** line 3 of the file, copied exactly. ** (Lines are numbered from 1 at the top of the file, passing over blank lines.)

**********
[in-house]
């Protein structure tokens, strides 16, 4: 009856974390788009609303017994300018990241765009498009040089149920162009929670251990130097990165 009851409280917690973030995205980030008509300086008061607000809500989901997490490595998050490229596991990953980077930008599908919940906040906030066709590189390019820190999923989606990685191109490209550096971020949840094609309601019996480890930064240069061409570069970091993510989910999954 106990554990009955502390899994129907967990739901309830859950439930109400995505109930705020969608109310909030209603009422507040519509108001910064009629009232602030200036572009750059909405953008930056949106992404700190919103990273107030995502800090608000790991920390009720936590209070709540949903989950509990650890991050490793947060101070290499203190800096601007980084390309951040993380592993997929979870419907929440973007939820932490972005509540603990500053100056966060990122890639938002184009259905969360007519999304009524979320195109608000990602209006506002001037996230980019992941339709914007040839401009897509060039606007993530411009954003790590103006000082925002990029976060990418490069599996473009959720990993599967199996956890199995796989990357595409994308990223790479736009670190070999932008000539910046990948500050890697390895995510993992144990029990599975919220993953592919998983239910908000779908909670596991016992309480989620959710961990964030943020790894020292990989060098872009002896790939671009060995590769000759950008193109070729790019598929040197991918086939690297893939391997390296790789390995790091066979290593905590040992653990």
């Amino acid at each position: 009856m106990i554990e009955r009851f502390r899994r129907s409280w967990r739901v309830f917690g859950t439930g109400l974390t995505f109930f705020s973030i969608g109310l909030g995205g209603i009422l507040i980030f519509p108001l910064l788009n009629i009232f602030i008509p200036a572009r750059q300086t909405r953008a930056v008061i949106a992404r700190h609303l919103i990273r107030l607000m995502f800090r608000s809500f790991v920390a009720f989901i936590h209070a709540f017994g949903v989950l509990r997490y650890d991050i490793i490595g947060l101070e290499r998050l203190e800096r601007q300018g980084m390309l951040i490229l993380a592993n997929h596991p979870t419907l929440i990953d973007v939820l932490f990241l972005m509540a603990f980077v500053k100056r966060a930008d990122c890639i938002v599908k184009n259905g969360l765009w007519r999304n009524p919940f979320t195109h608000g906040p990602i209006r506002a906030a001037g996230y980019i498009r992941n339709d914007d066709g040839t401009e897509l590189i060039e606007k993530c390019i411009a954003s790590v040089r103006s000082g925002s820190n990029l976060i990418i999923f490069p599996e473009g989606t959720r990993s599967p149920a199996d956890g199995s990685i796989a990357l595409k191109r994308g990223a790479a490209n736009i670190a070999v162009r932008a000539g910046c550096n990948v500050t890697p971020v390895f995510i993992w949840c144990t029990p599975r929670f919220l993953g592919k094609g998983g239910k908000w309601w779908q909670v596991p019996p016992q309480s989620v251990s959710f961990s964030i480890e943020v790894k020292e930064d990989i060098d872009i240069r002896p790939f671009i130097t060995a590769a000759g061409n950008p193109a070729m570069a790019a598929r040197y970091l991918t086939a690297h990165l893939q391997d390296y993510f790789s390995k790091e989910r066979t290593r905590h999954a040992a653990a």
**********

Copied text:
């Amino acid at each position: 009856m106990i554990e009955r009851f502390r899994r129907s409280w967990r739901v309830f917690g859950t439930g109400l974390t995505f109930f705020s973030i969608g109310l909030g995205g209603i009422l507040i980030f519509p108001l910064l788009n009629i009232f602030i008509p200036a572009r750059q300086t909405r953008a930056v008061i949106a992404r700190h609303l919103i990273r107030l607000m995502f800090r608000s809500f790991v920390a009720f989901i936590h209070a709540f017994g949903v989950l509990r997490y650890d991050i490793i490595g947060l101070e290499r998050l203190e800096r601007q300018g980084m390309l951040i490229l993380a592993n997929h596991p979870t419907l929440i990953d973007v939820l932490f990241l972005m509540a603990f980077v500053k100056r966060a930008d990122c890639i938002v599908k184009n259905g969360l765009w007519r999304n009524p919940f979320t195109h608000g906040p990602i209006r506002a906030a001037g996230y980019i498009r992941n339709d914007d066709g040839t401009e897509l590189i060039e606007k993530c390019i411009a954003s790590v040089r103006s000082g925002s820190n990029l976060i990418i999923f490069p599996e473009g989606t959720r990993s599967p149920a199996d956890g199995s990685i796989a990357l595409k191109r994308g990223a790479a490209n736009i670190a070999v162009r932008a000539g910046c550096n990948v500050t890697p971020v390895f995510i993992w949840c144990t029990p599975r929670f919220l993953g592919k094609g998983g239910k908000w309601w779908q909670v596991p019996p016992q309480s989620v251990s959710f961990s964030i480890e943020v790894k020292e930064d990989i060098d872009i240069r002896p790939f671009i130097t060995a590769a000759g061409n950008p193109a070729m570069a790019a598929r040197y970091l991918t086939a690297h990165l893939q391997d390296y993510f790789s390995k790091e989910r066979t290593r905590h999954a040992a653990a």